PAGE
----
To understand the future of cars, not only do we need to understand what we mean by artificial intelligence, but we may reach a point where we need to look at what we mean by cars. But before we go forward, let's look back.
In 1982, NBC launched a new crime series starring minor soap opera star David Hasselhoff. (Not until 1989 would he join Baywatch and sing on the Berlin Wall and go on to become the Guinness world record holder most watched man on TV.) What was interesting about NBC's new show, however, was not its star, but its costar - a robot. Danger, Will Robinson! Robots had played supporting roles in TV shows before.
Doctor Who had K9. But could a robot hold up to the Hoff? It could in this case because this robot was a car, a Pontiac Firebird Trans Am. It was called KITT (Knight Industries Two Thousand). Today it would be called AI. (This is not the first car co-star vehicle, believe it not. There was a 60s sitcom called My Mother the Car!)
In the real world of cars and AI, it is expected that within two years the added value of AI to the automotive industry will be well over ten and a half-billion dollars. From its use beginning with car design, manufacture, and marketing all the way through to the use of AU in its recycling, there is no part of a future car's life cycle that AI will not touch to varying degrees.
AI is my co-pilot
Probably the use of IA that captures the public's attention the most is its use in driverless cars. KITT could drive itself. Can AI cars? Almost. We already have lane detectors, blind spot cameras, proximity alarms, emergency braking, and driver-assisted steering, not to mention traffic-responsive navigational tools. What makes these features AI is when they exceed performing a program - as any computer can do - and start to learn. You may already have a car that can parallel park itself using a system called ADAS (advanced driver assistance system).
KITT can also talk to the Hoff. SapinentX is working on making a car's voice interface more engaging. This AI uses natural speech recognition to make its smart avatar more conversational. Its speech synthesis program works in the context of complex sentences, user preferences, even emotion. Most drivers are comfortable with AI monitoring conditions outside the car such as crossing traffic and weather conditions.
But there are also AI systems, particularly in use with commercial vehicles, which also monitor the driver - for fatigue, distracted driving, and other conditions. AI is moving way past facial identification as a security feature. The company eyeSight uses IR sensors and TOF (Time of Flight) cameras to adjust a driver's Heads Up Display (HUD) and even their Infotainment systems in real-time.
KITT is uninsurable. The destruction causes itself and other cars and whole city blocks would be an insurance nightmare. On TV, nobody cares. In the real world, someone has to pay the bills.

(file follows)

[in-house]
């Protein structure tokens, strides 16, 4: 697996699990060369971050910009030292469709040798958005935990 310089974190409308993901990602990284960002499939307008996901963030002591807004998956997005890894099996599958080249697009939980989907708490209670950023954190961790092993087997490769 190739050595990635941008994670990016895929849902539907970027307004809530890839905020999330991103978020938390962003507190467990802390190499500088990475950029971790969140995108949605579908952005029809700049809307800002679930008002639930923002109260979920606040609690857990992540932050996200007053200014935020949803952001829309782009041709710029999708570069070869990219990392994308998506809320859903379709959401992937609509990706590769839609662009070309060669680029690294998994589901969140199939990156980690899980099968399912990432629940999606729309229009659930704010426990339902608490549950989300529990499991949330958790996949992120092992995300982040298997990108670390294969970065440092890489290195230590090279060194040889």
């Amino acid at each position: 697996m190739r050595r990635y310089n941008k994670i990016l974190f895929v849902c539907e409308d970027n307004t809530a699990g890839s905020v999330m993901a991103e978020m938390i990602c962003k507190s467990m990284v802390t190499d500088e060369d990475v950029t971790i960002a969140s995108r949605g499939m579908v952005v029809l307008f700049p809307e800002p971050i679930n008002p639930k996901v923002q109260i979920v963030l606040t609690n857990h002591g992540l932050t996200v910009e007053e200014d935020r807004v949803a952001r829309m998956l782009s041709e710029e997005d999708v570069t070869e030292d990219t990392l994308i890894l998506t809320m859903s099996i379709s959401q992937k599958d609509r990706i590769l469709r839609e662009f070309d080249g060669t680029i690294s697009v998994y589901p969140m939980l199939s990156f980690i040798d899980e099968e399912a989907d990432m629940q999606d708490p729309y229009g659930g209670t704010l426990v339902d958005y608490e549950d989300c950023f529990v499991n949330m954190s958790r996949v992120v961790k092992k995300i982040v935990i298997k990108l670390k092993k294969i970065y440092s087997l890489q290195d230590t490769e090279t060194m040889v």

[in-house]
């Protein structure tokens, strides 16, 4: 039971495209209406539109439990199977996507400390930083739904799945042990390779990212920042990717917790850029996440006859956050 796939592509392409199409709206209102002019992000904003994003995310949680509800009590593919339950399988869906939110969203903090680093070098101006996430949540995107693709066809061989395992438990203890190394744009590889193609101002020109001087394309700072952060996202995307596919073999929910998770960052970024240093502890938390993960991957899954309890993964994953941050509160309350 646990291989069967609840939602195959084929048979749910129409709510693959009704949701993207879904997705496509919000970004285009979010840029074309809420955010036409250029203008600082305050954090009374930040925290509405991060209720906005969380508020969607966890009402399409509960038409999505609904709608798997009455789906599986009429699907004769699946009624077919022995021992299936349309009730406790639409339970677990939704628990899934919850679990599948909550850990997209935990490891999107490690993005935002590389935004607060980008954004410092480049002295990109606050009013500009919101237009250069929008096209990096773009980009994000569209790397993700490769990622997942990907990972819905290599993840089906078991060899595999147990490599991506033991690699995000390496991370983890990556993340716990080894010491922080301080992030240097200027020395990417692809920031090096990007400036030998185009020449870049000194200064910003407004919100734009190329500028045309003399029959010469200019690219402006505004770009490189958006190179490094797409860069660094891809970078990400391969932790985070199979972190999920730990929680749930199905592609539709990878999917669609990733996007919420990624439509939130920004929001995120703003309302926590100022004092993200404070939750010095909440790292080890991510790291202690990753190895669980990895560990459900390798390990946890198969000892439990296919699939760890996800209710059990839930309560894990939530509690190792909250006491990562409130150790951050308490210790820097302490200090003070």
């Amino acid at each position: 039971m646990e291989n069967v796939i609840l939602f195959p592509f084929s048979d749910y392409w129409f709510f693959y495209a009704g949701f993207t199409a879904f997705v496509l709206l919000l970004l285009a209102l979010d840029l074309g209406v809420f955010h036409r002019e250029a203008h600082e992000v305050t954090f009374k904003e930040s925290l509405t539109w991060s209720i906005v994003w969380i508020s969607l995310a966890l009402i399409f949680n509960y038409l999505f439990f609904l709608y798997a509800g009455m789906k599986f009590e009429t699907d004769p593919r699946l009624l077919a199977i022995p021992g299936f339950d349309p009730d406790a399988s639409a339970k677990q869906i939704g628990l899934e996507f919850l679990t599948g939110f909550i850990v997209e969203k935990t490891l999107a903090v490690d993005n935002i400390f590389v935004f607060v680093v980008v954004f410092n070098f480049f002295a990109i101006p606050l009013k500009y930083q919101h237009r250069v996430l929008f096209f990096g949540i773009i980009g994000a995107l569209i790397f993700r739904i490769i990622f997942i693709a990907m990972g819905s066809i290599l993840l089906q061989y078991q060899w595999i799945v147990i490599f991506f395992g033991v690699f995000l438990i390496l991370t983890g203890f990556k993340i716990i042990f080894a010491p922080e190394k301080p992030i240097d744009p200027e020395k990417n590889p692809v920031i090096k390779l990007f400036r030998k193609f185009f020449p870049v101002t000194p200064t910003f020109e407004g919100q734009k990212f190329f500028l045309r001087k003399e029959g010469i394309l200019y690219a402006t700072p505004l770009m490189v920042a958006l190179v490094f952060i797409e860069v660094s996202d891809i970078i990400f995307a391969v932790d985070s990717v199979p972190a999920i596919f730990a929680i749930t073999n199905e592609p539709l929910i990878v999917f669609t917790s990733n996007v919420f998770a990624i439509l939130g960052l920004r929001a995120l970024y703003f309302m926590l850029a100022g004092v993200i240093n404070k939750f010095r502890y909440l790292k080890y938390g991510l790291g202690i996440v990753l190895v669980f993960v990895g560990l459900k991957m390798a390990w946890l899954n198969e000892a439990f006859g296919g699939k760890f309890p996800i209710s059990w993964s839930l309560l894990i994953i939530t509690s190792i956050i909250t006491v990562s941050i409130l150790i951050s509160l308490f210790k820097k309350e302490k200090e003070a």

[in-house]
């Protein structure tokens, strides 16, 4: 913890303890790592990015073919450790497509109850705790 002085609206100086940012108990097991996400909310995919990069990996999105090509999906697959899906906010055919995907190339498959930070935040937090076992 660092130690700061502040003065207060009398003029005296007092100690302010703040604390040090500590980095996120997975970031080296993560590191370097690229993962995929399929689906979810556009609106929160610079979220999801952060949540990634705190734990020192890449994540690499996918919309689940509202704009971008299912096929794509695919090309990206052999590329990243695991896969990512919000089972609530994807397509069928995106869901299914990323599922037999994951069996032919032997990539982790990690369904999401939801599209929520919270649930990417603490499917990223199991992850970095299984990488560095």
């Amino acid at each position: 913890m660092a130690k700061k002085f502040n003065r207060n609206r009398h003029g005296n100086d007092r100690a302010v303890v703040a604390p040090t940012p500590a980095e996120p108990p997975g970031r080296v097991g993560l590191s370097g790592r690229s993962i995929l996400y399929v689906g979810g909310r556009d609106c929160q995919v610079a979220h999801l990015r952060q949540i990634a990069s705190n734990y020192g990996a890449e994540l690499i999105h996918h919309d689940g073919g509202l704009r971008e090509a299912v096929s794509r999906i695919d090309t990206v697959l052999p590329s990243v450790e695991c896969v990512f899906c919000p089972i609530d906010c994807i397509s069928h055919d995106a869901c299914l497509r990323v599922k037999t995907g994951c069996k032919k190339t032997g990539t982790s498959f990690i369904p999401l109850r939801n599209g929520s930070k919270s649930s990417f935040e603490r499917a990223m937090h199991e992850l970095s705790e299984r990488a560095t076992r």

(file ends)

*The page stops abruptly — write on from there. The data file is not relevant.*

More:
AI will not only change whether we drive or not. It will also change how we drive. Incentive programs have existed for a while now allowing you to install a device that monitors your driving and offers an insurance discount if you drive carefully.
When all cars have AI data, there is bound to be some controversy about who has access to the data. AI may also allow insurers to include data external to your driving in the way they calculate your rates - such as health issues, deaths and births in your family, bankruptcy, unemployment, and other financial stressors. AI will also be used in settling insurance claims as it already is in China.
KITT is like Wilson. I knew he wasn't alive, but when he floated away from Tom Hanks, I cried. Many of us personify our cars. We give them names and pronouns. But they are not self-aware. KITT is self-aware. Now, I won't pretend that any near-future car AI will be self-aware. But it may be almost self-repairing.
Because of the huge amount of subtle data that your AI can quickly and constantly collect, analyze, and act on for all the systems of your car, maintenance may end up being the most impacted of all parts of the car's life cycle. AI may become so sophisticated that car maintenance changes from the current system of mostly after-the-fact repairs. AI may make a system of mainly preventative car maintenance a reality in our lifetime.
KITT has one purpose - to deliver the good guy to the scene (and occasionally to take the bad guy away). But commuter traffic, even at the apex of the age of single-occupancy vehicles, accounts for only so much of the congestion in our cities and on our highways. You may have noticed all the trucks.
Refraction AI has developed a delivery vehicle called REV-1 for last-mile deliveries from and to homes and restaurants, pharmacies, and grocery stores. What is revolutionary about the REV-1 is the size and weight of its design, which allows it to use roads or bicycle lanes depending on traffic conditions.
Now, KITT cannot fly. Neither can AI cars - yet. But AI is changing the shape of cars. It is changing car usage as well. Waymo already offers driverless ride-sharing in Phoenix. Will individual car ownership remain economical in the age of AI cars? Only AI will tell...
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